· Registered
Joined
·
820 Posts
While I understand this is the case in many areas of the country, there are others (like New England) where spay/neuter is common and most of our shelters and rescue groups (even those based in large urban areas) are largely empty except for dogs brought up from southern rescues. And most of the dogs coming up from the south are either pit mixes or hounds - not particularly popular breeds here and not a good substitute for someone who might have their heart set on, say, a Golden Retriever, or a retriever mix, or a small dog (especially a small dog that isn't a chihuahua, which seems to be all that's available from the rescues that specialize in the smaller dogs). Because most of the dogs are coming up from the South, many rescues expect you to commit to a dog without even having met it! Here in the northeast, dogs that aren't pit mixes (and who don't have the "no other pets, no kids, has separation anxiety" type issues) fly out of our shelters and rescues before most people even know they are there.

When I lost my last golden to cancer I did some soul searching about whether I was ready to do another Golden and spent 6 months monitoring local shelters and rescue groups for a dog that might be what I wanted and needed (youngish, good with my other dogs and my cats, some potential to do a dog sport - and I wanted to be able to meet the dog before making a commitment!). In that time, I only found 3 dogs that might fit the bill: two already had a multi-person waitlist by the time I applied, and the one that we were first on the list for ended up not being a good fit.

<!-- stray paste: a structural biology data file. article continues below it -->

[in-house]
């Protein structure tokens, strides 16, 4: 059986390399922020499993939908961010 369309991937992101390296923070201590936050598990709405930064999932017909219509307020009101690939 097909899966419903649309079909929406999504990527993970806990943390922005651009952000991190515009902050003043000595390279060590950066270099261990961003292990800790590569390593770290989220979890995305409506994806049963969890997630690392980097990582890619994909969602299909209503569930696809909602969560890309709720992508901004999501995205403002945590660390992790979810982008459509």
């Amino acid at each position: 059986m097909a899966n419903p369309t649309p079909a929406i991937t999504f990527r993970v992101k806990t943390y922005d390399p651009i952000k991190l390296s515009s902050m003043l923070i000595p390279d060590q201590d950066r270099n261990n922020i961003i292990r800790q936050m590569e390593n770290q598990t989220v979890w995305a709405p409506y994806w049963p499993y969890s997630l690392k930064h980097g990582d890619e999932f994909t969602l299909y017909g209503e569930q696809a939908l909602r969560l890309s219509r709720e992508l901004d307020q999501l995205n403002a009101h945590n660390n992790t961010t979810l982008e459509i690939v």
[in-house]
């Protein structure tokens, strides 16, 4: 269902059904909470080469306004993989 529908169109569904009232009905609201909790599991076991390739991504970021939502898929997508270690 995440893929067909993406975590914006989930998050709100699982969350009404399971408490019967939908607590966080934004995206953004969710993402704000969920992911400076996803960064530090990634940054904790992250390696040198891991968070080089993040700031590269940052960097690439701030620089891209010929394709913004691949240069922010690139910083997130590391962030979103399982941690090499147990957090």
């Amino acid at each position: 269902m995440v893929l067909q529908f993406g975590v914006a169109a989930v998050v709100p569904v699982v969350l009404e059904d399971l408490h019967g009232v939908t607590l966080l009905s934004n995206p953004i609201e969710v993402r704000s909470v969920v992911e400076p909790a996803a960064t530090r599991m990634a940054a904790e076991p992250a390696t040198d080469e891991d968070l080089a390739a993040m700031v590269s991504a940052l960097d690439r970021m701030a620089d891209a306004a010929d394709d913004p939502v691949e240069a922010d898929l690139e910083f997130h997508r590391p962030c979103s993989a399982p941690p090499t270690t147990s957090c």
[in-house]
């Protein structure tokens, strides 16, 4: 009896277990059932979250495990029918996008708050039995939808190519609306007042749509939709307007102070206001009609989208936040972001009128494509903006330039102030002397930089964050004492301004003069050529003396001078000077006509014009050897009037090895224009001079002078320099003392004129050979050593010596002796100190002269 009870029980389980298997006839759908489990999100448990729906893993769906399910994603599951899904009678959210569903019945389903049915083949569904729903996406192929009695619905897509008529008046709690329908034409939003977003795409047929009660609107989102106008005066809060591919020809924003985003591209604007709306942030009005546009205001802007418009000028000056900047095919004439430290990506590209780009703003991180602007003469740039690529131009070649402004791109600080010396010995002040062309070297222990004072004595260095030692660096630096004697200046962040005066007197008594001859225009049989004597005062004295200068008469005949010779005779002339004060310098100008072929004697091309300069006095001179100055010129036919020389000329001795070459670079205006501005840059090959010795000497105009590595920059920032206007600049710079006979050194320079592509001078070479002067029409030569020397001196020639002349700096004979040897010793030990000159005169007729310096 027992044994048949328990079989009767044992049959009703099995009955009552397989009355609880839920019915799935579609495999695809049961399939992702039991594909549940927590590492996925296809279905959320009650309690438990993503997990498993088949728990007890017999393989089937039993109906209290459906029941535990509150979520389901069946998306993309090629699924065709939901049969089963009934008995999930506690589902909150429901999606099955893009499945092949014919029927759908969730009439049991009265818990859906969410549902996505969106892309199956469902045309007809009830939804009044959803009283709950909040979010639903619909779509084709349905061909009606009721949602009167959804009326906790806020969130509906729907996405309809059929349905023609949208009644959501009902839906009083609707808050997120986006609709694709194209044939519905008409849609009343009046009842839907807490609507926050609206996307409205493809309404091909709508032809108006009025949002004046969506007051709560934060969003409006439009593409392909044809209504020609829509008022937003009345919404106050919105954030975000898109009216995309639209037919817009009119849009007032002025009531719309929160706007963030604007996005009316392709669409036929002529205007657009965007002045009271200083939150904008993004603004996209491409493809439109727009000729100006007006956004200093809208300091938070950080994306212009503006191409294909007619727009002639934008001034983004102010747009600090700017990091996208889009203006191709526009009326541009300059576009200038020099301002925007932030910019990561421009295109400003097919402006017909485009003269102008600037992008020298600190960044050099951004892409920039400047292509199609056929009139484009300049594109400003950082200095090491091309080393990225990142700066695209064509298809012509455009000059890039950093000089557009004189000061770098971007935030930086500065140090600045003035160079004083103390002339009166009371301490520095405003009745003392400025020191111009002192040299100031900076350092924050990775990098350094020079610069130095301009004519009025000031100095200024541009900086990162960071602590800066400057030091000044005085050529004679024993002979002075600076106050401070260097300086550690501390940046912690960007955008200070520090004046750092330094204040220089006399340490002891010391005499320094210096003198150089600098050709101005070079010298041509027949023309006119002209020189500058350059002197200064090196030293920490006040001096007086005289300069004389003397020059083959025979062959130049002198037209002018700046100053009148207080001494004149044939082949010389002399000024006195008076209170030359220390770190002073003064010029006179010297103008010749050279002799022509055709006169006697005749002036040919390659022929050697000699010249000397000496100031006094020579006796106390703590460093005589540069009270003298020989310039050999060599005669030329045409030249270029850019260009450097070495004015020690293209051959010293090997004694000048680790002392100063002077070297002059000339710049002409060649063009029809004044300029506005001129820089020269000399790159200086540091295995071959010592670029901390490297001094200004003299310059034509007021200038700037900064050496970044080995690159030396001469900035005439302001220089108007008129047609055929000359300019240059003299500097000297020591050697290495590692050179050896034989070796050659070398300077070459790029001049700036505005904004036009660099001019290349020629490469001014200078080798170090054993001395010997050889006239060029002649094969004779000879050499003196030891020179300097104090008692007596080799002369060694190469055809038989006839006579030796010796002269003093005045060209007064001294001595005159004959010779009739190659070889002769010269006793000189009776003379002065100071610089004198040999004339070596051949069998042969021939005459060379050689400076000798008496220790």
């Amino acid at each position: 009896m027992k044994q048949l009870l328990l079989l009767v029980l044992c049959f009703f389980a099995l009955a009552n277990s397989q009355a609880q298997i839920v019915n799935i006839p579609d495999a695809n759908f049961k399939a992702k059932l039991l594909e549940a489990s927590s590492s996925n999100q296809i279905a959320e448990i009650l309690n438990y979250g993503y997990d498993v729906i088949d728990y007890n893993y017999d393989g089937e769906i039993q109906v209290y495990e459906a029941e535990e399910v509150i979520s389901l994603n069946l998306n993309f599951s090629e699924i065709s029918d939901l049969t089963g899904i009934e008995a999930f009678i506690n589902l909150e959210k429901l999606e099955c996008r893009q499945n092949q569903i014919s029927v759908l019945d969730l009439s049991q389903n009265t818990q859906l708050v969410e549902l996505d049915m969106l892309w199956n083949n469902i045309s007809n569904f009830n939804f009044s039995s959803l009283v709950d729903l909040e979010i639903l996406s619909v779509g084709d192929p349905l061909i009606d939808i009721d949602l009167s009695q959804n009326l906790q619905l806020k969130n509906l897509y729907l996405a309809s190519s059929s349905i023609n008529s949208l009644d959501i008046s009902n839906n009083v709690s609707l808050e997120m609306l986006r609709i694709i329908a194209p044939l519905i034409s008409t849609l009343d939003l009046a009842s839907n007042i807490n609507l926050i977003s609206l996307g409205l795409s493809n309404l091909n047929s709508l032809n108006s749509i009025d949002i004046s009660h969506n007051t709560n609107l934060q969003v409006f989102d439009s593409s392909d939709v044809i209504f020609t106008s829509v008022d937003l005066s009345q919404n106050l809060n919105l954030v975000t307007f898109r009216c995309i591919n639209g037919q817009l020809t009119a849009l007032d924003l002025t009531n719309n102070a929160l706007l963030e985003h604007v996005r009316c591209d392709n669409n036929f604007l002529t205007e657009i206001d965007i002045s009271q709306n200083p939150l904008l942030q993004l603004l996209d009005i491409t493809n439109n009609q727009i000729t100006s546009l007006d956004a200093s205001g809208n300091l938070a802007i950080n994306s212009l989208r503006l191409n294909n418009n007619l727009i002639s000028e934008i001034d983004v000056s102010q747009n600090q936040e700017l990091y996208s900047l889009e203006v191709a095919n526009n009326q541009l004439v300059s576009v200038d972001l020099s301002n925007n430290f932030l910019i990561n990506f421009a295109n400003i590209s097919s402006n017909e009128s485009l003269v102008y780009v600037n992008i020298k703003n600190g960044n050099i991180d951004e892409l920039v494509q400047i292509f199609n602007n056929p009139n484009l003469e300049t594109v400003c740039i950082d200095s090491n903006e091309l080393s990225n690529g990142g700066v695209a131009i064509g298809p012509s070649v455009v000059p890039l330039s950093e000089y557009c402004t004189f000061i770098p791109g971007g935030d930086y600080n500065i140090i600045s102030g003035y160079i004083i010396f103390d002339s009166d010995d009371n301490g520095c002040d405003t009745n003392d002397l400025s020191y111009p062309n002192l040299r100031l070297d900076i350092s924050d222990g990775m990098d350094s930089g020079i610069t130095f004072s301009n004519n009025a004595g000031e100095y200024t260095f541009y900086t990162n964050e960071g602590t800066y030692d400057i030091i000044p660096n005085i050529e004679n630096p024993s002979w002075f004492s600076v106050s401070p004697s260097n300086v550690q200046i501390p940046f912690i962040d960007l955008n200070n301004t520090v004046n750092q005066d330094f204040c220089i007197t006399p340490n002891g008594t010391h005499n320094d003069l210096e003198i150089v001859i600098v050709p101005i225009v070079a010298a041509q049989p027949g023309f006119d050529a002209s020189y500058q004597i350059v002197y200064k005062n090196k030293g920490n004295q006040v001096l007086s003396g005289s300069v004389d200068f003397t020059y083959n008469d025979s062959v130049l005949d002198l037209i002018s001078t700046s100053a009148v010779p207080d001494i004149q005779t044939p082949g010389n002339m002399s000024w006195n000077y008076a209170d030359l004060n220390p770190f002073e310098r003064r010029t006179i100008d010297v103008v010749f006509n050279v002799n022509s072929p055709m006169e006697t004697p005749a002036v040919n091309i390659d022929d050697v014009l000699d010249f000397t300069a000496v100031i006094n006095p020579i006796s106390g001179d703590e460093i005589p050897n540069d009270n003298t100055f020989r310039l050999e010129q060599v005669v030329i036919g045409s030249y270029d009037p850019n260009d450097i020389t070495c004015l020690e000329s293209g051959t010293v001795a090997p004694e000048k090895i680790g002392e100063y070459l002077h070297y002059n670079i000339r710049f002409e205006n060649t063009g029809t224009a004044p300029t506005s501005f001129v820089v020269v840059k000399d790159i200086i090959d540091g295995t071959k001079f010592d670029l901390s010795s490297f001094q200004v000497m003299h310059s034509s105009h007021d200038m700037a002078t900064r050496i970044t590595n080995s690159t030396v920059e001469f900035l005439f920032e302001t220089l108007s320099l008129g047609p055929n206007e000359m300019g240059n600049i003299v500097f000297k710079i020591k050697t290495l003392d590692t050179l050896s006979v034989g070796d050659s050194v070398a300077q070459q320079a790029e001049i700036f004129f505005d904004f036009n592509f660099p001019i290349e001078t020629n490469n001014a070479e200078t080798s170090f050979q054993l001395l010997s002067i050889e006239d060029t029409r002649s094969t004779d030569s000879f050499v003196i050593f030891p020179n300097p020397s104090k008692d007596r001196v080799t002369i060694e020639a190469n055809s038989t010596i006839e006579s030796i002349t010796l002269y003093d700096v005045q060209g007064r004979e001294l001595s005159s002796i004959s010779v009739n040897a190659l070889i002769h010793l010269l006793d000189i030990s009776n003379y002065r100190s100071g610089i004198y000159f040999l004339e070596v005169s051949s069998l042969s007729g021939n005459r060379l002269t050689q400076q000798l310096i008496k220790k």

Years ago, I was an active member of YGRR and did a lot of home visits for them. Every home I checked was awesome, BUT YGRR had so few dogs that the wait (especially for young family dogs without significant health or behavioral issues) could be years, even for a great potential home. In the last few years Yankee started accepting Golden mixes and bringing dogs in from places like Turkey because the demand was so high and the supply was so low. I know this isn't the case everywhere, but I'm in full sympathy with rescues like YGRR bringing in dogs from overseas, especially if they are working with groups that can be fairly confidently confirmed to be actually rescuing and not breeding for the lack of Goldens in the US.
Thank you for the input . Paws New England ( a mixed breed rescue) is a great rescue aswell and as you mentioned their dogs may not be fit for every family or if they are, they are so few.